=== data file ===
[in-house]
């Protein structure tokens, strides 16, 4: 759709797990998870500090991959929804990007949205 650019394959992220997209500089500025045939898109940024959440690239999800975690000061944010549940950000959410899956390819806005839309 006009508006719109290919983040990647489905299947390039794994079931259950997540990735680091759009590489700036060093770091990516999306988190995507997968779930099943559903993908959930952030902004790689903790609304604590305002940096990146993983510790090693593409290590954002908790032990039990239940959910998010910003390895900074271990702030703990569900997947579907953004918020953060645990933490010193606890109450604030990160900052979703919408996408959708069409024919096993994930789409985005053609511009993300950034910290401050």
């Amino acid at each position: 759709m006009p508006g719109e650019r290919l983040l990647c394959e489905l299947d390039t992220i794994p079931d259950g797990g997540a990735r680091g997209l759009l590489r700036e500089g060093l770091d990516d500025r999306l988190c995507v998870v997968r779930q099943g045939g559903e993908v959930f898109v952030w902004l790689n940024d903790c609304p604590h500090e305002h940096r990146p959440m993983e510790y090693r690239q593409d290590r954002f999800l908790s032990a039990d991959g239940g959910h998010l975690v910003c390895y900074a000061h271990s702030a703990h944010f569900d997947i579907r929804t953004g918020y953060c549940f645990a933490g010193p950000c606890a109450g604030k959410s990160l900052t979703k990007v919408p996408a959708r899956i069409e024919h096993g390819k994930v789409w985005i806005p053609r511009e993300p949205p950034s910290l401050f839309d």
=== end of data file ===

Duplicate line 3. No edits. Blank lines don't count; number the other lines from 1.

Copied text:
């Amino acid at each position: 759709m006009p508006g719109e650019r290919l983040l990647c394959e489905l299947d390039t992220i794994p079931d259950g797990g997540a990735r680091g997209l759009l590489r700036e500089g060093l770091d990516d500025r999306l988190c995507v998870v997968r779930q099943g045939g559903e993908v959930f898109v952030w902004l790689n940024d903790c609304p604590h500090e305002h940096r990146p959440m993983e510790y090693r690239q593409d290590r954002f999800l908790s032990a039990d991959g239940g959910h998010l975690v910003c390895y900074a000061h271990s702030a703990h944010f569900d997947i579907r929804t953004g918020y953060c549940f645990a933490g010193p950000c606890a109450g604030k959410s990160l900052t979703k990007v919408p996408a959708r899956i069409e024919h096993g390819k994930v789409w985005i806005p053609r511009e993300p949205p950034s910290l401050f839309d």